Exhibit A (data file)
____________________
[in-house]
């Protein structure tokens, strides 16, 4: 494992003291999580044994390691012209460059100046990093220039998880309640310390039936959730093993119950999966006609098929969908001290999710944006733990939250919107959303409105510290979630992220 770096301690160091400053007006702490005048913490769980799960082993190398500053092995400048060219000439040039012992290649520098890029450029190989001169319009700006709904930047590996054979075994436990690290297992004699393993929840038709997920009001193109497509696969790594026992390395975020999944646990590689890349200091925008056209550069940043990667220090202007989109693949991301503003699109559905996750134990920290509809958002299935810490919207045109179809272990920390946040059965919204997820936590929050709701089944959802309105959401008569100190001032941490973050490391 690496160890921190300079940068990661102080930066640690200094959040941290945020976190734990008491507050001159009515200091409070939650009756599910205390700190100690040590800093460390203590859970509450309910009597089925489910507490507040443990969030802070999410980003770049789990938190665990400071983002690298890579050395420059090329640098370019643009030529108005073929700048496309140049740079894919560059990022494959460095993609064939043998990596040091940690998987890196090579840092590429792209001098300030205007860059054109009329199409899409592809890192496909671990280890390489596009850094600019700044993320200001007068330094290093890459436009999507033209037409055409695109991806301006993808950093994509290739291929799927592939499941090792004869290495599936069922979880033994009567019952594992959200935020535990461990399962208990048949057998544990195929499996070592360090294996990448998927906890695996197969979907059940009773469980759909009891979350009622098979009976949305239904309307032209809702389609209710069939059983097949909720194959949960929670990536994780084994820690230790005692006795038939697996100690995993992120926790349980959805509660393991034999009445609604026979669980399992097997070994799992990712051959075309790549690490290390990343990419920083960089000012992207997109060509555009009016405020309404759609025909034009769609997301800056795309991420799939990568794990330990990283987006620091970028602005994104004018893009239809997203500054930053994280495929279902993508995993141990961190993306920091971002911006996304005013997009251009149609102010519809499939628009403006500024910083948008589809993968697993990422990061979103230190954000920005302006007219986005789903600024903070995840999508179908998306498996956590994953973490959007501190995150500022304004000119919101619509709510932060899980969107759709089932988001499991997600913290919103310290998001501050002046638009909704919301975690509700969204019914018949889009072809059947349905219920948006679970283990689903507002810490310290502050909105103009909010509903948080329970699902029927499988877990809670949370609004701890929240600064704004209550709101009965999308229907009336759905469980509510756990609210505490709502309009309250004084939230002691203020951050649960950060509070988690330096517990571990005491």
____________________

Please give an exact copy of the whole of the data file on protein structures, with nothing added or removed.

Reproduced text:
[in-house]
């Protein structure tokens, strides 16, 4: 494992003291999580044994390691012209460059100046990093220039998880309640310390039936959730093993119950999966006609098929969908001290999710944006733990939250919107959303409105510290979630992220 770096301690160091400053007006702490005048913490769980799960082993190398500053092995400048060219000439040039012992290649520098890029450029190989001169319009700006709904930047590996054979075994436990690290297992004699393993929840038709997920009001193109497509696969790594026992390395975020999944646990590689890349200091925008056209550069940043990667220090202007989109693949991301503003699109559905996750134990920290509809958002299935810490919207045109179809272990920390946040059965919204997820936590929050709701089944959802309105959401008569100190001032941490973050490391 690496160890921190300079940068990661102080930066640690200094959040941290945020976190734990008491507050001159009515200091409070939650009756599910205390700190100690040590800093460390203590859970509450309910009597089925489910507490507040443990969030802070999410980003770049789990938190665990400071983002690298890579050395420059090329640098370019643009030529108005073929700048496309140049740079894919560059990022494959460095993609064939043998990596040091940690998987890196090579840092590429792209001098300030205007860059054109009329199409899409592809890192496909671990280890390489596009850094600019700044993320200001007068330094290093890459436009999507033209037409055409695109991806301006993808950093994509290739291929799927592939499941090792004869290495599936069922979880033994009567019952594992959200935020535990461990399962208990048949057998544990195929499996070592360090294996990448998927906890695996197969979907059940009773469980759909009891979350009622098979009976949305239904309307032209809702389609209710069939059983097949909720194959949960929670990536994780084994820690230790005692006795038939697996100690995993992120926790349980959805509660393991034999009445609604026979669980399992097997070994799992990712051959075309790549690490290390990343990419920083960089000012992207997109060509555009009016405020309404759609025909034009769609997301800056795309991420799939990568794990330990990283987006620091970028602005994104004018893009239809997203500054930053994280495929279902993508995993141990961190993306920091971002911006996304005013997009251009149609102010519809499939628009403006500024910083948008589809993968697993990422990061979103230190954000920005302006007219986005789903600024903070995840999508179908998306498996956590994953973490959007501190995150500022304004000119919101619509709510932060899980969107759709089932988001499991997600913290919103310290998001501050002046638009909704919301975690509700969204019914018949889009072809059947349905219920948006679970283990689903507002810490310290502050909105103009909010509903948080329970699902029927499988877990809670949370609004701890929240600064704004209550709101009965999308229907009336759905469980509510756990609210505490709502309009309250004084939230002691203020951050649960950060509070988690330096517990571990005491």